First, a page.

He once declared he would not direct any more Transformers movies after making 2011's Transformers: Dark Of The Moon, yet Michael Bay has done a 180, dishing out another adventure for his beloved gigantic robots-in-disguise.
Transformers: Age Of Extinction, opening here tomorrow, is the start of a brand new and most likely lucrative Transformers trilogy.
Autobots, Decepticons, a mysterious bounty hunter, even more mysterious Creators, a revamped human cast, new cities for destruction - Bay has got them all.
Here is how the Hollywood heavyweight transformed his franchise with Age Of Extinction, a big-budget sequel that is badder, bolder and has a lot more boom.
Forget skinny, whiny Shia LaBeouf. The extremely buff Mark Wahlberg is calling the shots now and you'd better not mess with him and his precious teenage daughter Tessa (Nicola Peltz).
It does not matter if you are the US government, the great Optimus Prime or her race-car driver boyfriend (Jack Reynor), the protective single dad will take you down if she is in danger.
Set about five years after the events of Dark Of The Moon, which saw Chicago in ruins, the US government is out to hunt and destroy all Transformers, regardless if they are Autobots or Decepticons.
Enters Wahlberg's Cade Yeager, a struggling inventor whose life gets a drastic makeover after he discovers a dormant Optimus Prime trapped within a derelict tractor-trailer.
"Cade's a very ordinary guy who has to do extraordinary things in the face of danger to protect his family. Anyone can relate to that," Wahlberg told USA Today.
Forget the sagely, helpful Optimus Prime that we know from the previous trilogy. This Optimus (again voiced by Peter Cullen) is cynical, damaged and not human-friendly.
But when Optimus uncovers a sinister plot that will annihilate humanity, he cannot just leave Cade and his family in the lurch.
Joining the sleeker and more menacing-looking Optimus are surviving Autobots Bumblebee, Ratchet, Hound, Drift, Crosshairs and Brains, and the Dinobots.
Even though Megatron was decapitated in Dark Of The Moon, the chief Decepticon's soul lives on in Galvatron, a robot made by scientist Joshua Joyce (Stanley Tucci) with metal recovered from the bodies of dead Transformers.
But Galvatron is not the main concern here - Bay's probably keeping him for the sequels.
There is Lockdown, a Transformer bounty hunter who is vicious and deadly. Neither a Decepticon or Autobot, he is the one behind the Autobot massacre to lure Optimus Prime out into the open.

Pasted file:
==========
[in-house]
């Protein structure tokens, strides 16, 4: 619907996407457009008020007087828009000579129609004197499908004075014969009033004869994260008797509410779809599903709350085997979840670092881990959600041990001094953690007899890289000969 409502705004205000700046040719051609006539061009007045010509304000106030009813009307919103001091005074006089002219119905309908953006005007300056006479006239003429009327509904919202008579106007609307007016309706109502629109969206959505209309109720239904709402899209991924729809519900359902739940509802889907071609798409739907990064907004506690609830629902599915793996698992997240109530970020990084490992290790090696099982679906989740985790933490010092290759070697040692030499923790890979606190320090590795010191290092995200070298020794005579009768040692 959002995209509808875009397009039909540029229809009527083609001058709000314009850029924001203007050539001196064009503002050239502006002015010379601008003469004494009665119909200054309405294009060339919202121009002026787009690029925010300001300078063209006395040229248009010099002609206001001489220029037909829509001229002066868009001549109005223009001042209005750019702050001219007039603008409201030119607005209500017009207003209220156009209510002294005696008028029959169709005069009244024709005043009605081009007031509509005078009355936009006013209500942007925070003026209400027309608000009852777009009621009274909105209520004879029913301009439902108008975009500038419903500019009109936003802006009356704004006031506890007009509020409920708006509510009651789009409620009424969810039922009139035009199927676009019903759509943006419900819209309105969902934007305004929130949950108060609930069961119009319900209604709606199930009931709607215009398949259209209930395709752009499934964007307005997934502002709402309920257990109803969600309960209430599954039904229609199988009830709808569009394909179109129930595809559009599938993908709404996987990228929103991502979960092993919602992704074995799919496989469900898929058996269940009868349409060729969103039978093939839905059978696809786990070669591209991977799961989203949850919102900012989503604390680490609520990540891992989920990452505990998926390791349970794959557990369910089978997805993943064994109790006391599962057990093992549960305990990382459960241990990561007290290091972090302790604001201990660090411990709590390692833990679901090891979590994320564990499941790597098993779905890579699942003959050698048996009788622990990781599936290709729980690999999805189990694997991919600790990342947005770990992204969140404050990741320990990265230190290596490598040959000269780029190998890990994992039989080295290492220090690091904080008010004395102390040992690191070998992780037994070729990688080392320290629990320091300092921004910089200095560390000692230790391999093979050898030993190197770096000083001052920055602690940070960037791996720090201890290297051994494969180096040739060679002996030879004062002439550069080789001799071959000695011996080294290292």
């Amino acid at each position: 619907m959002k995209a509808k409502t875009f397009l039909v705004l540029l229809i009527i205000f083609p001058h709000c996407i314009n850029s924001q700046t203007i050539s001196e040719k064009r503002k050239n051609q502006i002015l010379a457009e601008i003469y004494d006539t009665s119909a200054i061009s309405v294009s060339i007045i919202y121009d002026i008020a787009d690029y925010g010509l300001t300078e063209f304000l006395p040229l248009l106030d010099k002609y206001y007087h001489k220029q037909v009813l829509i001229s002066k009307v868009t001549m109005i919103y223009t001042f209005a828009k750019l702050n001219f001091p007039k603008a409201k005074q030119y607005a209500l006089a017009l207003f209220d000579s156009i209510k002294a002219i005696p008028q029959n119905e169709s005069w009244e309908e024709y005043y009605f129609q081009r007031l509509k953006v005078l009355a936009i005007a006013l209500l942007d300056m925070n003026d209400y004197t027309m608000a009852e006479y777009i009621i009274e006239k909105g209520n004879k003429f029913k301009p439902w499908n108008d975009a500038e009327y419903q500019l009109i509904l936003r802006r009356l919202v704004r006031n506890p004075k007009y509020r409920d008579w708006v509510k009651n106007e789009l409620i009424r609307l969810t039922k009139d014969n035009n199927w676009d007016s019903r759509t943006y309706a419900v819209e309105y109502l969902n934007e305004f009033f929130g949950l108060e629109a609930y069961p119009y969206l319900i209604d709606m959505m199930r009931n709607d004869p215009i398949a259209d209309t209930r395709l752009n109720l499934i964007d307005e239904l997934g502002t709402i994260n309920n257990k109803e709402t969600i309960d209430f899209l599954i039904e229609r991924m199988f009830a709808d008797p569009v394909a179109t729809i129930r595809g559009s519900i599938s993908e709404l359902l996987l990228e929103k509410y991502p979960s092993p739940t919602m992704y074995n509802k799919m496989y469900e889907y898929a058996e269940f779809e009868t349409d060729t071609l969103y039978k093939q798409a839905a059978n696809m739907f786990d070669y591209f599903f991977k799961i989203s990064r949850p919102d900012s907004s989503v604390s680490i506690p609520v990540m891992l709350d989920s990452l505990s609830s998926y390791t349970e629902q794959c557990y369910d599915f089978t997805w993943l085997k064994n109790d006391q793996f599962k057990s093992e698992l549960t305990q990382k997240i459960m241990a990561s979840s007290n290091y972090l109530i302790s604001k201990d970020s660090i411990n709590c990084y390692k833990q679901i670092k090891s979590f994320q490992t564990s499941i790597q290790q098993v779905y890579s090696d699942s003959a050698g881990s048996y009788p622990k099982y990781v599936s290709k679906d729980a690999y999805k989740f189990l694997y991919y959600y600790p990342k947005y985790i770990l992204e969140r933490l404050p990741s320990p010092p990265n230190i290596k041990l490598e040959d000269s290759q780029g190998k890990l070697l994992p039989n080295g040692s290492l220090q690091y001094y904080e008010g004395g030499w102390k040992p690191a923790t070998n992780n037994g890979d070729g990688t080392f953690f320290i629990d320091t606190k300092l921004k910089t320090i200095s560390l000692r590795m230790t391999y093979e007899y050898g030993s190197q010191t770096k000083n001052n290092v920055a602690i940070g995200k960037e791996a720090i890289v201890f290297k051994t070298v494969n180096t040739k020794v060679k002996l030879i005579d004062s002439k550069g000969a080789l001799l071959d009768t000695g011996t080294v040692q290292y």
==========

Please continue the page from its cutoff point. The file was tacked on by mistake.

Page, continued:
Bay and screenwriter Ehren Kruger took the Prometheus (the movie) route, where they have Lockdown expounding on "Creators" who made Optimus and all his kind.
The Creators are supposedly angry with Optimus for having a soft spot for mankind, thus the need for his capture and disciplinary action.
Seed, a kind of nuclear bomb, and a transforming matter called Transformium are also introduced. Bay is again cryptic about these and probably teasing about sequels.
China is the second-biggest film market in the world and Paramount Pictures, the studio backing Bay's movie, wisely entered into a co-operation agreement with CCTV's China Movie Channel and Jiaflix Enterprises on the US$210 million ($260 million) production.
The two Chinese companies not only helped Paramount secure filming locations in China, cast local talent, assist with post-production and theatrical marketing, they also invested an undisclosed amount in the film and will receive a share of box office.
Said Rob Moore, Paramount Pictures' vice-chairman, to Variety: "As we were looking at the film and the places we've already gone - Michael's shot at the pyramids (in Egypt), in Russia and in the Middle East - the chance to shoot in China was exciting for him both as a place where he hadn't worked and in terms of how successful the franchise had been there."
Chinese actress Li Bingbing also has a small role as Su Yueming, who is basically the "CEO" of Chinese Transformers.
This article was first published on June 25, 2014.
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